Behavioral Targeting Heats Up

In another sign that the behavioral targeting space is heating up, Revenue Science, which enables publishers to target ads to audiences based on their online behavior, has won two new major clients.

The Financial Times, a business news organization with an audience of more than 3.5 million senior level executives for its site, has signed with the company, along with and global information company Reuters, which operates its Web site at

The idea behind behavioral targeting is that one can infer, by tracking where visitors go and what they do on a site, what type of advertising a person might be receptive to. For example, a user who visits the employment classifieds on an online newspaper might well be a good target for ads from employment agencies — even if he is no longer in the employment section. Frequent visitors to the automotive area could be good targets for an auto ad. The thinking is similar to that behind growing online advertising sectors like search and desktop marketing. Observe “hand raising” behavior that seems to indicate and interest, and serve ads accordingly.

“The market is going to open up,” said Nate Elliott, associate analyst with Jupiter Research, owned by Jupitermedia, parent of this publication. Elliott cited the interest ad servers such as 24/7 Real Media have shown in the area as a sign that, while still nascent, the area has a future.

“Behavioral targeting is very effective,” Elliott said. “When marketers see the results you get with behavioral targeting, they’ll be interested.”

Revenue Science began offering advertising-oriented behavior targeting about six months ago and since have garnered the Wall Street Journal, Dow Jones properties, CBS MarketWatch, Reuters, and ESPN as clients. Requests are coming in fast and furious, according to Omar Tawakol, senior vice president of marketing for Revenue Science.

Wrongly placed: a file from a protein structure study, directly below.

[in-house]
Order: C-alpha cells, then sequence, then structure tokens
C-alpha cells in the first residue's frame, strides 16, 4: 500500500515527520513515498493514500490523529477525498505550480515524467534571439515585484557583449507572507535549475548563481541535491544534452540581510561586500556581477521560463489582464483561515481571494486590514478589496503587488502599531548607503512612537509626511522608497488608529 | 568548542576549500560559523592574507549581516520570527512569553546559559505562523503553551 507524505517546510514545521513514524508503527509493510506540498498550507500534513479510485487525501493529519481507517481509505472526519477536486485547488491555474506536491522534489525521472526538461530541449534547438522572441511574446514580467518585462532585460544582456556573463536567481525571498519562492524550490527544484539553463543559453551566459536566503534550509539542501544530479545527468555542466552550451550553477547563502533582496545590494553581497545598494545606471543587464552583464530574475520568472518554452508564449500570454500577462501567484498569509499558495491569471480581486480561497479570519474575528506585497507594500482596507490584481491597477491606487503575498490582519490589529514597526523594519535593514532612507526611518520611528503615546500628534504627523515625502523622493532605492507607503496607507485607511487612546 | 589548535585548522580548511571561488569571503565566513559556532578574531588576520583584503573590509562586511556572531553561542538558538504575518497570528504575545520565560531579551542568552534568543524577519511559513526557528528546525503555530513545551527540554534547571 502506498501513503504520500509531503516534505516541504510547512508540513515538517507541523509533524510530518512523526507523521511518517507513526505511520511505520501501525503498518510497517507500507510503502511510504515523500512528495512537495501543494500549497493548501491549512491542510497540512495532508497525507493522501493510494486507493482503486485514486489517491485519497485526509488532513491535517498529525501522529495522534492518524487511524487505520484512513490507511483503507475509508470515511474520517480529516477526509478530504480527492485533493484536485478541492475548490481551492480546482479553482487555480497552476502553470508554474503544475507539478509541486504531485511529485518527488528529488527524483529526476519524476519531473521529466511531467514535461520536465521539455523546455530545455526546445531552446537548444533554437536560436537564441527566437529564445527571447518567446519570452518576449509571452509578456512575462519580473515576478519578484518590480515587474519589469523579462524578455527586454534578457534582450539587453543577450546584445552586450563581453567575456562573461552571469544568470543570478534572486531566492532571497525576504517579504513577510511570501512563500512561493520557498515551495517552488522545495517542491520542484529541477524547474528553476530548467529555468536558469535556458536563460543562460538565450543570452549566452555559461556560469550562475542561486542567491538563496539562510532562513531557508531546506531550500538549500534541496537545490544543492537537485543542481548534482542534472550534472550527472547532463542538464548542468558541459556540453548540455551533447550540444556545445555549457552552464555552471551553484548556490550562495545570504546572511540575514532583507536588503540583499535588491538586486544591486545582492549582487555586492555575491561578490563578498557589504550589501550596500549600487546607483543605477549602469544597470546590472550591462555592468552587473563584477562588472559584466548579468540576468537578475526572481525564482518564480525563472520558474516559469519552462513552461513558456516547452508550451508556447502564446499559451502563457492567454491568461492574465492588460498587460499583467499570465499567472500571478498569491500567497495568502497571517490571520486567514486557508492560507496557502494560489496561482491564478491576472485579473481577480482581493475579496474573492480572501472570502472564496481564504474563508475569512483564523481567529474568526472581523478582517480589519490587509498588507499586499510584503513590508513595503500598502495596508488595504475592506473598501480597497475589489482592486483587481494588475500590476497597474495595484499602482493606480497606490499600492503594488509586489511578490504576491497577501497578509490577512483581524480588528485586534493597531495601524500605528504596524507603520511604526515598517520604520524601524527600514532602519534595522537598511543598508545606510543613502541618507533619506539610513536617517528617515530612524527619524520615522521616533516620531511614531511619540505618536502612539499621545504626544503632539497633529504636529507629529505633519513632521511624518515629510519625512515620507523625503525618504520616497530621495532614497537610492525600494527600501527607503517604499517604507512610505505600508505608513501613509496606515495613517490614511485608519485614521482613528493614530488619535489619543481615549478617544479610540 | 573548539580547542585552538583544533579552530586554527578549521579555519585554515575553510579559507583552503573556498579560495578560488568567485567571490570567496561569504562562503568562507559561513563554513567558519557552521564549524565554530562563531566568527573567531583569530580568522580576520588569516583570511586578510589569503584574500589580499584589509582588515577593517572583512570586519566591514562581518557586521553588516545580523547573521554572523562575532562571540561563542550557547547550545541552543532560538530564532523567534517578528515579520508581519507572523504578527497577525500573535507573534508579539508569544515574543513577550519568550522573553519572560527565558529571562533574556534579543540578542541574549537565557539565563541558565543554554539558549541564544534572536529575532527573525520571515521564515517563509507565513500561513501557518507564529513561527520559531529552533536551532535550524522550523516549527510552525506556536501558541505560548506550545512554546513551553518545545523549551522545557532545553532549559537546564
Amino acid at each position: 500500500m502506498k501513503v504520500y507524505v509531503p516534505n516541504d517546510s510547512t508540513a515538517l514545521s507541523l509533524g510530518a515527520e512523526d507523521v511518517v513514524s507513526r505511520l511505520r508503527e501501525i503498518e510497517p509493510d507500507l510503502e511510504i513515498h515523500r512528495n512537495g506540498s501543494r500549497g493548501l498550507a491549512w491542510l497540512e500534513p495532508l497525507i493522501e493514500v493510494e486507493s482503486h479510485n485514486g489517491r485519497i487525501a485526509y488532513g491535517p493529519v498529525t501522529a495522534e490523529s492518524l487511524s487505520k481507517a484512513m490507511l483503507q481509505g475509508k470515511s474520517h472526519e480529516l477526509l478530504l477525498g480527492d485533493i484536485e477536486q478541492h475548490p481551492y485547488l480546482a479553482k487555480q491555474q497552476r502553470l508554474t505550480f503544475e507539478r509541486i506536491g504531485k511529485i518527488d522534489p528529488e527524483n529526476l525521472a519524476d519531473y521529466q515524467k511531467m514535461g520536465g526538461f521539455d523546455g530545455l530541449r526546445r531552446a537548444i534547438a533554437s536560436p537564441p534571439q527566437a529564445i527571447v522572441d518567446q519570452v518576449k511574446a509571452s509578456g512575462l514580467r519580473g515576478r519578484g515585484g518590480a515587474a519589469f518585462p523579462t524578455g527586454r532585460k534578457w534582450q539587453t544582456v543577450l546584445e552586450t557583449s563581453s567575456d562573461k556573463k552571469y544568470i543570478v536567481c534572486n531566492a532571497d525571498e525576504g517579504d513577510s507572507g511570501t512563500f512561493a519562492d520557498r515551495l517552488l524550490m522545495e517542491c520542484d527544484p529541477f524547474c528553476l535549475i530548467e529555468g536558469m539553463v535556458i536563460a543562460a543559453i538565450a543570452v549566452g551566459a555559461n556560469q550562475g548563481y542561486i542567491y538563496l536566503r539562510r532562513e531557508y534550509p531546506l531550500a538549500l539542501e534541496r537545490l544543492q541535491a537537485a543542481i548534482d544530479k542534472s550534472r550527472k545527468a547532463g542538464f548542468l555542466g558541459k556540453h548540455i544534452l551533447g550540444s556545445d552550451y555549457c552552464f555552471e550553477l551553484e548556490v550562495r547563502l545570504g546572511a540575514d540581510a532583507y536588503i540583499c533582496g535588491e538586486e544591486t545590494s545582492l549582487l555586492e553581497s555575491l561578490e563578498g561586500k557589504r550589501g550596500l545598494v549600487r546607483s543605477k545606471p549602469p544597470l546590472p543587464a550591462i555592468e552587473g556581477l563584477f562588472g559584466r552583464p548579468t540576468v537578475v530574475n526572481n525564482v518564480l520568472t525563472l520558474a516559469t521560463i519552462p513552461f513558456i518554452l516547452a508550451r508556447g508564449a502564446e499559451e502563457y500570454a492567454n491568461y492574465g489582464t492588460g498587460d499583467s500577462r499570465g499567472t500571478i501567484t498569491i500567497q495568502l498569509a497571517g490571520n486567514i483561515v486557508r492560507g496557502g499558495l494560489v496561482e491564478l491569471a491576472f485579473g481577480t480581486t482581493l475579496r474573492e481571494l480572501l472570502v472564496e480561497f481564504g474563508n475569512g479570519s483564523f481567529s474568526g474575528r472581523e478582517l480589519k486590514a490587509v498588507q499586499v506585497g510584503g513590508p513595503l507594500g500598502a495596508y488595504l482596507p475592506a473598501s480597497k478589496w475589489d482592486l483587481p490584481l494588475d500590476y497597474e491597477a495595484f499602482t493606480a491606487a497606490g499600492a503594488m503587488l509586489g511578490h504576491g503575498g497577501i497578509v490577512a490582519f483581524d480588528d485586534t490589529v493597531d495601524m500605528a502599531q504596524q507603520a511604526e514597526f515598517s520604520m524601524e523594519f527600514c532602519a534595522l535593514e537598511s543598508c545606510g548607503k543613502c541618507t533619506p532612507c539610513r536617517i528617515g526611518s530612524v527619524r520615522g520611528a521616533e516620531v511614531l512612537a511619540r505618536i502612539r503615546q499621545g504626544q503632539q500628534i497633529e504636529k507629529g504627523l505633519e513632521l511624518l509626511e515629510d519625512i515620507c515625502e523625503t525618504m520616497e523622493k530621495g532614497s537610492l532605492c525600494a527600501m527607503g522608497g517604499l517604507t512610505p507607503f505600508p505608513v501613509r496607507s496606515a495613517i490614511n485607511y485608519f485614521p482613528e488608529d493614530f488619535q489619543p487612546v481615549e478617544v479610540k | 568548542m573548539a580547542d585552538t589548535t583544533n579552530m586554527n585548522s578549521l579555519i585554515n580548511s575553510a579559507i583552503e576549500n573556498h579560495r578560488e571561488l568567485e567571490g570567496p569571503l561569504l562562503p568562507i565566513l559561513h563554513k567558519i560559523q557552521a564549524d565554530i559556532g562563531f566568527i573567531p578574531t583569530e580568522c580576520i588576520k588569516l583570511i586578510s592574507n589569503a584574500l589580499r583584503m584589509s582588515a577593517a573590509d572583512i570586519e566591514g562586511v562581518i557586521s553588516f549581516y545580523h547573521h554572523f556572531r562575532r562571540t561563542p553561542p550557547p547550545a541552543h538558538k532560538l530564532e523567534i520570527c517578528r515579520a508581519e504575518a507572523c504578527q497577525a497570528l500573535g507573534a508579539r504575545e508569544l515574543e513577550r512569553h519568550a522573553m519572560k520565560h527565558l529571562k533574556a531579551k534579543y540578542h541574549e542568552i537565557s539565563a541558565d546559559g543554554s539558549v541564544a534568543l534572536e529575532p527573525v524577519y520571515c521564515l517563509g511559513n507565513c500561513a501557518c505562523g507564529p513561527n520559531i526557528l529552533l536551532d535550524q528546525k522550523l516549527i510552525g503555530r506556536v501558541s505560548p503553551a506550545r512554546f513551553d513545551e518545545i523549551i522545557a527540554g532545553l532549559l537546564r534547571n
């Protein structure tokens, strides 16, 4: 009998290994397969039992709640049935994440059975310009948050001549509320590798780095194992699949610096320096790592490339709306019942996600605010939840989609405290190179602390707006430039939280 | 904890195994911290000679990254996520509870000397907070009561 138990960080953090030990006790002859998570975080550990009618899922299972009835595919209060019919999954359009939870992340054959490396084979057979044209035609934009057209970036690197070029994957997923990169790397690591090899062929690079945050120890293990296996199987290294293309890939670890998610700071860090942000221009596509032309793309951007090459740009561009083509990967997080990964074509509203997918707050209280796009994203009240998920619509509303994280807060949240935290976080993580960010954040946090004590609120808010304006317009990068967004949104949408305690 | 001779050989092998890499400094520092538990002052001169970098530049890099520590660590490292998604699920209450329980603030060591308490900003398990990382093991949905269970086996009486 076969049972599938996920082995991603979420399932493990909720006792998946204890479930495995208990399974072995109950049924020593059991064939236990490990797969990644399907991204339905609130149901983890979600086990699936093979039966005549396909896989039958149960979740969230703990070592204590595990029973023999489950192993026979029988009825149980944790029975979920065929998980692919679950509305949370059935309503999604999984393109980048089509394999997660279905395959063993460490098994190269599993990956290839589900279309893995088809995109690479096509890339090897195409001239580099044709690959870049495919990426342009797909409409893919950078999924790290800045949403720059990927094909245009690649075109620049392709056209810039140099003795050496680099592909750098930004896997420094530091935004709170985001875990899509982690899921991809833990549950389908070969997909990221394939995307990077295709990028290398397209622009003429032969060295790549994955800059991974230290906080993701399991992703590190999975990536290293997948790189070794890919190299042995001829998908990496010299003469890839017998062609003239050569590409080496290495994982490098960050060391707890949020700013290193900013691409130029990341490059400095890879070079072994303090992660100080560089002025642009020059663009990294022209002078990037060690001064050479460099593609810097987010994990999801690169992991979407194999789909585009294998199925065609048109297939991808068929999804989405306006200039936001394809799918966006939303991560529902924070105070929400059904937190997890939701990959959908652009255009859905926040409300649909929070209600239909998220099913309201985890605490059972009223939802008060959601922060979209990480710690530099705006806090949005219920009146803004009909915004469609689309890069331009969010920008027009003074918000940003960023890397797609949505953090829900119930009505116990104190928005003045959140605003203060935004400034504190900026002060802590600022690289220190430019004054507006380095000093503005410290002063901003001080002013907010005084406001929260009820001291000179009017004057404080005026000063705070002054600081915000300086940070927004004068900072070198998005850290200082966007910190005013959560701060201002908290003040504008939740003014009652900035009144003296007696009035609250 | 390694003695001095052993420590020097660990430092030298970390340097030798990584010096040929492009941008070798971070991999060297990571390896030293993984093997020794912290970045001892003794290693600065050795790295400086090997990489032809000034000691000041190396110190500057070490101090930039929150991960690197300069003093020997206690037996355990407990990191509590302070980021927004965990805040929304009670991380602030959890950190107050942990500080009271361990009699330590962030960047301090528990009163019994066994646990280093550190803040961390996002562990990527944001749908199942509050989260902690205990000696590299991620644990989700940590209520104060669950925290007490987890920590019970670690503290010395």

Tacoda, Revenue Science’s chief competitor, has signed up eight new companies in the last six months. CEO David Morgan noted that the pace of adoption is quickening significantly, with more and more inquiries and signups every month.

“We have about half of the top 15 newspaper companies in the U.S. [as clients],” David Morgan, CEO of Tacoda, told ClickZ News. The Tribune companies’ Web sites, Business Week, and iVillage are all clients, as well as USA Today.

Tacoda debuted a starter version of its services in early March tailored toward the growing number of new adopters.

“What’s more important than signing new customers has been their success in the marketplace,” Morgan noted. “It matters less about whether publishers sign a contract. It has much more to do with our advertisers paying premium rates and buying advertising campaigns for targeting.”

Advertisers including Sony, Best Buy, BMW, Mitsubishi, Delta, Lufthansa, Sheraton, Macy’s, Victoria’s Secret, Verizon, GlaxoSmithKline, Allstate and Wachovia have deployed Tacoda’s behavioral targeting in the last couple of months, Morgan said. He estimated that about 500 campaigns are currently running using the technology.

Revenue Science’s Tawakol named Computer Associates as one of the advertisers using his company’s behavioral targeting. “Dozens and dozens” of the largest advertisers, top airlines, hotel chains, technology companies, financial services and technology companies “have started to play in this game,” Tawakol said.

“It’s a brand new market,” said Morgan. “It’s a very early market. We’re excited there’s a lot of interest.”

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